Jo Malone global brand president Jean-Guillaume Trottier on solidifying the brand's premium position in artisanal fragrance

Under his stewardship, wit and whimsy rule the roost at the quintessentially British fragrance house.

British perfumer Joanne Lesley Malone, founder of the now Estée Lauder-owned fragrance house Jo Malone London, has overcome many challenges — poverty and severe dyslexia as a child, and a damning breast cancer diagnosis that she bravely fought and survived as an adult. Despite all that — or perhaps, because of it — she has emerged as an innovator in the business, and is greatly respected for her ingenuity and imagination.

“Respect for creativity — what it does for your life, what you do for it. When you walk the road with creativity, it can be very isolating, because you’re the first one with the idea and there’s often no one around who believes in it. I don’t believe you own creativity; I believe it’s a relationship you have with it. When you acknowledge that relationship, really great things can happen,” she once said in a Forbes interview.

Jo Malone global brand president Jean-Guillaume Trottier may have never met the the artisanal fragrance company’s eponymous founder, but yet maintains the importance of this quality as part of his leadership and considers it an intrinsic aspect of its DNA. “Creativity is the way to succeed. With everything we do, we ask ourselves, is it different from the others? Do we have a creative point of view? If we do not, it is not Jo Malone.”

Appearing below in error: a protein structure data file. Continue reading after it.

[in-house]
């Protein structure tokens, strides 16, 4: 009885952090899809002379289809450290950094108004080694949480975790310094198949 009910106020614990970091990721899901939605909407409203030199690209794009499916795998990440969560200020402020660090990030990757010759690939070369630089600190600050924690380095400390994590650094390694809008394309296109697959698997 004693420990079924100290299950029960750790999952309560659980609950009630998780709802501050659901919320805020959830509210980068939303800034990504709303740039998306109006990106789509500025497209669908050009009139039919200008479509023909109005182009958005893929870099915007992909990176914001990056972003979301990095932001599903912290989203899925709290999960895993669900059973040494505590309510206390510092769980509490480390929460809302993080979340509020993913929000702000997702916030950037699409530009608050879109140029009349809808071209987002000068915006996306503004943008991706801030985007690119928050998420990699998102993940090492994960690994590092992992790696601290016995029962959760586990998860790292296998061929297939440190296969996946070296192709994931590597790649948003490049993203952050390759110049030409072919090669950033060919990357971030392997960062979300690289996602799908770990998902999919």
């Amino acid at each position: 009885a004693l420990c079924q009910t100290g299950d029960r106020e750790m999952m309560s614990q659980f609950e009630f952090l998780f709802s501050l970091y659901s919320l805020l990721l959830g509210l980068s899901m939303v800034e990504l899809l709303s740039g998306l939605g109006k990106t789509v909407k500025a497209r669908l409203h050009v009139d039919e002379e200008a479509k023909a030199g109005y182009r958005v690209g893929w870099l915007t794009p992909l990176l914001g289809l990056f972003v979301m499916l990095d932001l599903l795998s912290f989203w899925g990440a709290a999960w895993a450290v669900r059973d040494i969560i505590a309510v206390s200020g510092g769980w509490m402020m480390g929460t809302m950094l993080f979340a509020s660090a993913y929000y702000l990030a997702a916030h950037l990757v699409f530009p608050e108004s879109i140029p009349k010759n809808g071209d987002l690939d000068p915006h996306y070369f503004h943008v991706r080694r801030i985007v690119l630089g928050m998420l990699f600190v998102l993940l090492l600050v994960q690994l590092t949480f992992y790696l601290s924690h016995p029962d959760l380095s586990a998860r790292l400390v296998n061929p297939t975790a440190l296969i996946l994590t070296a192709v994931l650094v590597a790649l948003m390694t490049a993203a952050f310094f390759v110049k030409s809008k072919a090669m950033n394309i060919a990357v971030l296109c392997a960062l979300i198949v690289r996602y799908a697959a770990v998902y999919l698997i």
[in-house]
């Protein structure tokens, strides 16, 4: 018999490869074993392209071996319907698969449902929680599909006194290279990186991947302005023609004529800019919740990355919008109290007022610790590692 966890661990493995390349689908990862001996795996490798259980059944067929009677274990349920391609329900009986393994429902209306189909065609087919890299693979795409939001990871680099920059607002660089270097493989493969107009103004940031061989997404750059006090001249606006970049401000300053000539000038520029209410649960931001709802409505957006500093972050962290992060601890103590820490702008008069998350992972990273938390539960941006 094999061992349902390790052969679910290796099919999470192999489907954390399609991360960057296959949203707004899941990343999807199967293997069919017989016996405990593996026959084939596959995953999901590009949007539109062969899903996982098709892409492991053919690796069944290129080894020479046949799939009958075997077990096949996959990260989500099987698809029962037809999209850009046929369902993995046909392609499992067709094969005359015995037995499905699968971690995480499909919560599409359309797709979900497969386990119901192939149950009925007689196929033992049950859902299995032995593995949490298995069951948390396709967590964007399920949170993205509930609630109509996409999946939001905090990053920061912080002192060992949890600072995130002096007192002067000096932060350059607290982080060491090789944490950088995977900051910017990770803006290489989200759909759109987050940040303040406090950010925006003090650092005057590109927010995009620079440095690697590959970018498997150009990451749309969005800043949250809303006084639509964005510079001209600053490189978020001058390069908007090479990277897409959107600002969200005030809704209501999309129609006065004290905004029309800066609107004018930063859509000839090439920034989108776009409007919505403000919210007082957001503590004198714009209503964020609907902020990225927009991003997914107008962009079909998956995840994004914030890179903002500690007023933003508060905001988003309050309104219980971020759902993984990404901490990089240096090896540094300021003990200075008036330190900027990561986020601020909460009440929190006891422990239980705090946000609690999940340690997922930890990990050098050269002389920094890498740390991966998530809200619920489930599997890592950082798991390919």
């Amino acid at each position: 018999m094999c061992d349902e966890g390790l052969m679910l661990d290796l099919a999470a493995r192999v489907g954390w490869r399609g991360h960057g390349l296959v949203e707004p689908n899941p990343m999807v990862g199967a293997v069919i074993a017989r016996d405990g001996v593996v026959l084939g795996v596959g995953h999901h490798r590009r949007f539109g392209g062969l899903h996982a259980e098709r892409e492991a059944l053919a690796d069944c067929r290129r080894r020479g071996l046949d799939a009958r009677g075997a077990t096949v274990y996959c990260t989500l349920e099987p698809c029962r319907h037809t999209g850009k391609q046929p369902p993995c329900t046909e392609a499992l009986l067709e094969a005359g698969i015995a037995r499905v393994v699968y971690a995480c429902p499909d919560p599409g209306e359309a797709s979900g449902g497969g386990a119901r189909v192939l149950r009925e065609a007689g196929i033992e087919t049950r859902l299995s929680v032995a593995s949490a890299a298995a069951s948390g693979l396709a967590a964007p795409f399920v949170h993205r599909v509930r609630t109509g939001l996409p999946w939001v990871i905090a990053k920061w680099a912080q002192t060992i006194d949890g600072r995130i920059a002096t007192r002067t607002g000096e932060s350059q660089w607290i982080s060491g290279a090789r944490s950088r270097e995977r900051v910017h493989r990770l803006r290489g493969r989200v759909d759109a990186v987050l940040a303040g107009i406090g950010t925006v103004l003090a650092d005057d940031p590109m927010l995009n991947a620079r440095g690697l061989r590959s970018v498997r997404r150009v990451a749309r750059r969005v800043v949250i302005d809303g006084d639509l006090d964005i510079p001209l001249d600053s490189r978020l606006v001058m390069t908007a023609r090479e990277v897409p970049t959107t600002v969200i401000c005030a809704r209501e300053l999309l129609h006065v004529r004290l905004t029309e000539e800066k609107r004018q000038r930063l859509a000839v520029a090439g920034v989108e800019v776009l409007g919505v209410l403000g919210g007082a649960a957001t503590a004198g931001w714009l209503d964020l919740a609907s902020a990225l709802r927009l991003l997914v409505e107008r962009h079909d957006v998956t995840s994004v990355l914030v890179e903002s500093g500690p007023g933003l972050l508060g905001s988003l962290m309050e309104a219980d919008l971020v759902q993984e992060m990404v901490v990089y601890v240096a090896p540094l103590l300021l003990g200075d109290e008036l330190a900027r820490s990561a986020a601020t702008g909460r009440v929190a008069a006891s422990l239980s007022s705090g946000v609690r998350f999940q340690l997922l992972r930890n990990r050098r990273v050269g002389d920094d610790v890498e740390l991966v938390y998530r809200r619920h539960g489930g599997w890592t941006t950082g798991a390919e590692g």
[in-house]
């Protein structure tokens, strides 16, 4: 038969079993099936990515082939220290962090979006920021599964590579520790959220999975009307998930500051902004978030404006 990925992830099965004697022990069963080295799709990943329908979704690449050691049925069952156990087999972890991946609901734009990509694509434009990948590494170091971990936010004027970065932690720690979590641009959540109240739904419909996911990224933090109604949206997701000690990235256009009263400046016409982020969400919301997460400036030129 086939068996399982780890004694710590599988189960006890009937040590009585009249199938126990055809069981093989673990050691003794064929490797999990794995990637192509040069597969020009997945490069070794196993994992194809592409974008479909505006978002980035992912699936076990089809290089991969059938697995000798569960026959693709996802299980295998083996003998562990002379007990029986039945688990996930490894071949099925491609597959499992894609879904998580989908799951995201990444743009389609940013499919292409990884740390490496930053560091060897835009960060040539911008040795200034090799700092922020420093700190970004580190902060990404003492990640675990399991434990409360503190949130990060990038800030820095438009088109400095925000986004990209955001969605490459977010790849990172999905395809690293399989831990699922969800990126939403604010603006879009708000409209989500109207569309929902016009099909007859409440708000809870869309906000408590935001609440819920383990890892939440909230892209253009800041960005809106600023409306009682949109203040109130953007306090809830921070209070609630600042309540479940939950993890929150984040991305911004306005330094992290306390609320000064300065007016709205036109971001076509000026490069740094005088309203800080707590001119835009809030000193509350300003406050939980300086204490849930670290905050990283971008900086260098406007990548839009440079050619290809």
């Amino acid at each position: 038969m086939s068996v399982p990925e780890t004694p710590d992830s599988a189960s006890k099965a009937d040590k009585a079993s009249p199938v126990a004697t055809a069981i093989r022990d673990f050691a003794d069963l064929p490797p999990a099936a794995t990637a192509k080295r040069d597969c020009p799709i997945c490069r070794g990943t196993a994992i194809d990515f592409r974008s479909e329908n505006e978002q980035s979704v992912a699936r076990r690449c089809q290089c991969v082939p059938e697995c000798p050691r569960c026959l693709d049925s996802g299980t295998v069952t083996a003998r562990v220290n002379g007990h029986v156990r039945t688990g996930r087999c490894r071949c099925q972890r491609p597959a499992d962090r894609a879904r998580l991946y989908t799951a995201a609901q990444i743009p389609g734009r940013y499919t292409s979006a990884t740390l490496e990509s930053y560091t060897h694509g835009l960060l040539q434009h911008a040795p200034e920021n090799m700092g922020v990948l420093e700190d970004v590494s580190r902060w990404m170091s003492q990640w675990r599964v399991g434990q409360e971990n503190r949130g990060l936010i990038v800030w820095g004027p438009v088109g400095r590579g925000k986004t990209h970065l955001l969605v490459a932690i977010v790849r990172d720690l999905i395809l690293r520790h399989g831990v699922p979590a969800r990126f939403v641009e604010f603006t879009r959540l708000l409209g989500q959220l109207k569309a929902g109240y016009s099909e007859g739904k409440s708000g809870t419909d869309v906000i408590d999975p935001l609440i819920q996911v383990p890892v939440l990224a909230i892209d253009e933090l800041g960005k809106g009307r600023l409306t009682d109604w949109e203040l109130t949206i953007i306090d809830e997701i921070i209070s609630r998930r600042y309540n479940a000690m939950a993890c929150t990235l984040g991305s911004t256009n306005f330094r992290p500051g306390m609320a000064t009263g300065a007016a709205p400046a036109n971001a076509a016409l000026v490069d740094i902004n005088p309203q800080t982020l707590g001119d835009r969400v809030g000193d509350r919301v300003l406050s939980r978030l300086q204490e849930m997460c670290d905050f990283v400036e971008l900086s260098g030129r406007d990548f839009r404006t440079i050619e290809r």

Known for elegantly simple scents with unexpected ingredients and a unique twist, Jo Malone produces some of the world’s most beautiful fragrances, expressed through coveted colognes as well as luxurious products for bath, body and home. Distinctive yet understated, perfect on their own or artfully layered, Jo Malone’s products have become synonymous with gift giving, with each product a thoughtful and generous statement — whether a small token or the grandest of gifts.

Estée Lauder’s then CEO Leonard Lauder reportedly fell in love with the brand and personally worked out the deals of the takeover in 1999 with Malone. Leonard — whose late wife Evelyn was a great comfort to Malone during her breast cancer battle — was hoping to strengthen the company’s fragrance division, which today ranges from mass market brands such as Aramis and Tom Ford Beauty to more artisanal labels like By Kilian, Kiton and Jo Malone. Trottier joined Jo Malone in 2012 as general manager and became global brand president last year.



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